What are stomach ulcers and how to treat them?

Written byHussain Abdeh MPharm: 2211840

Published on: 10/06/2021

Updated on: 10/06/2021

 

Stomach ulcers can be very painful and unpleasant. If left untreated, they can also be very dangerous. They can be caused by a number of factors and last for a long time, especially if they are not treated effectively.

Thankfully, there are various medicines available to both treat and prevent stomach ulcers.

In this article, we will be looking at the causes of stomach ulcers, how different medicines and lifestyle changes can effectively treat them and what else you can do to ease and prevent this problem.

What are stomach ulcers?

Stomach ulcers (sometimes referred to as gastric ulcers) are open sores on the stomach lining. You can also get them in the intestine; these are known as duodenal ulcers. Both stomach and duodenal ulcers are commonly referred to as peptic ulcers.

Stomach ulcers commonly cause a burning or gnawing pain in the centre of the abdomen. This pain can travel from the abdomen up to your neck, down to your belly button, or through to your back. The pain can last anywhere from a few minutes to hours; it mostly starts in the hours after you have eaten. Some people may also find that the pain wakes them up during the night.

However, not all stomach ulcers cause pain. Sometimes, they may manifest themselves as other symptoms, such as heartburn, nausea or indigestion. You may also experience loss of appetite, which may cause weight loss. Vomiting is another symptom.

Stomach ulcers are common and can affect people of all ages, however they mostly occur in individuals over the age of 60. Men are also most likely to develop a stomach ulcer.

What causes stomach ulcers?

Stomach ulcers can be caused by several different factors. Medicines that belong to a group of drugs known as nonsteroidal anti-inflammatory drugs (NSAIDs) can cause stomach ulcers, particularly if they are taken for a long time and in high doses.

If you already have a stomach ulcer, or have ever had one, you may be advised against taking an NSAID. Many common medicines are classed as NSAIDs, including naproxen, ibuprofen and aspirin.

A bacteria called H. pylori can cause infections. This problem is quite common and you can become infected without realising as H. pylori infections are normally asymptomatic. This bacteria lives in your stomach lining and can irritate the lining in some people. This makes it easier for the stomach lining to be damaged by stomach acid.

It is not fully understood how H. pylori infections are spread. It is thought that H. pylori infections can be transmitted from person to person by close contact. H. pylori may be spread through kissing, or through food or water.

Some lifestyle factors can also serve to increase the risks of stomach ulcers, including stress, alcohol, eating spicy foods and smoking.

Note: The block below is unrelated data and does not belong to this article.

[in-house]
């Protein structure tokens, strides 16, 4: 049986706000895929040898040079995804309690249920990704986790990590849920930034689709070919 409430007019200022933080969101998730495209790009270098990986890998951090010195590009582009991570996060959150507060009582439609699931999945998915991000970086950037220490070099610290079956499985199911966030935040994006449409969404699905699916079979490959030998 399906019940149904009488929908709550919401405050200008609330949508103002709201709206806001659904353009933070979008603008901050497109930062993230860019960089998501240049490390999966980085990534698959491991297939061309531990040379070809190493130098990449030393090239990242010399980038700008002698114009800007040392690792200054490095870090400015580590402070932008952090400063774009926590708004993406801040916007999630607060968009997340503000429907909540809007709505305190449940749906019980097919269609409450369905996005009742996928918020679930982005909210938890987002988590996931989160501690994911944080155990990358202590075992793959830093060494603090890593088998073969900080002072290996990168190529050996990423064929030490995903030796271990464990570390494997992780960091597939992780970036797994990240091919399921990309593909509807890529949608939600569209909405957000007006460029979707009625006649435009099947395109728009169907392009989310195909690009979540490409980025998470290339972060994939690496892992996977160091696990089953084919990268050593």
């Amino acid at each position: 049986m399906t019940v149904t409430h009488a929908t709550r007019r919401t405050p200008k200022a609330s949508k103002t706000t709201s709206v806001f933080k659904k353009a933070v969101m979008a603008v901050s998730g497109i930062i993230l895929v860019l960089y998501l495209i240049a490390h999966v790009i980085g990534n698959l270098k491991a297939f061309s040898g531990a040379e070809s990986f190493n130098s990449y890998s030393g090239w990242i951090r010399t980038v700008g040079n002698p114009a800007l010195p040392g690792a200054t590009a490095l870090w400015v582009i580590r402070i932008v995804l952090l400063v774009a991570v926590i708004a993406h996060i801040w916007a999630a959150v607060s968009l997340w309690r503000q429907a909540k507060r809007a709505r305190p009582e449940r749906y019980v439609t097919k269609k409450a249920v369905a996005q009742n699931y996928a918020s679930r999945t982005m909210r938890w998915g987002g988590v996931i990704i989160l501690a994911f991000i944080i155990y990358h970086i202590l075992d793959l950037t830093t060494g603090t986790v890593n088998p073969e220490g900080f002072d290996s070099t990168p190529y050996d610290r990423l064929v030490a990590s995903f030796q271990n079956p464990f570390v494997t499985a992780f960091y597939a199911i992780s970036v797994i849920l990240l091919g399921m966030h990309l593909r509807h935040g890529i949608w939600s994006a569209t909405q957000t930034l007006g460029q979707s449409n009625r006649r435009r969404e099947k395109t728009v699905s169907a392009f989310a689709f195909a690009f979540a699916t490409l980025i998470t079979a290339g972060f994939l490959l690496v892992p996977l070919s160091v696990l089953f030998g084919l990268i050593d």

Symptoms of a stomach ulcer

If you have symptoms of a stomach ulcer, you should talk to your doctor.

Because not all stomach ulcers cause pain, you may not notice them until a complication arises. The most common complication of stomach ulcers is internal bleeding, which may cause:

  • Vomiting blood
  • Passing black, tarry stools
  • Pale skin
  • Heart palpitations
  • Anaemia
  • Fatigue
  • Breathlessness
  • Pale skin

Other, less common symptoms of a stomach ulcer include:

  • Indigestion, heartburn or acid reflux
  • Feeling or being sick
  • Loss of appetite
  • Weight loss
  • Belching
  • Bloating (particularly after eating)

When should you seek medical advice?

If you have a sudden and sharp pain in your stomach that is getting worse, you should also talk to your doctor as soon as possible. Sometimes, perforation may occur. This is when the stomach lining splits open, which allows bacteria to escape and cause infection in the abdomen’s lining. This infection can spread to the blood and cause sepsis, then spread even further to the organs. If this happens, it can be fatal.

Other signs of a serious complication include:

  • Vomiting blood
  • Stools that are very dark in colour and appear sticky

You should contact your GP immediately if you experience any of the above warning signs. Alternatively you can go to your nearest A&E.

Diagnosing a stomach ulcer

When diagnosing a stomach ulcer, your doctor will need to know if you are taking any medication, particularly if you are taking any NSAIDs.

They may also run tests to see if you are suffering from a Helicobacter pylori (H. pylori) infection. If your GP thinks a H. pylori infection is contributing to your symptoms they are likely to carry out one of the following tests.

  • A urea breath test which is used to detect H. pylori infections. This works by detecting the bacteria in several ways, H. pylori breaks down urea into carbon dioxide and ammonia. During the test, you will be given a special liquid to drink, your doctor will then measure the amount of carbon dioxide in the breath that you exhaleto determine if you have a H. pylori infection.
  • A stool test which will be used to test for the bacteria.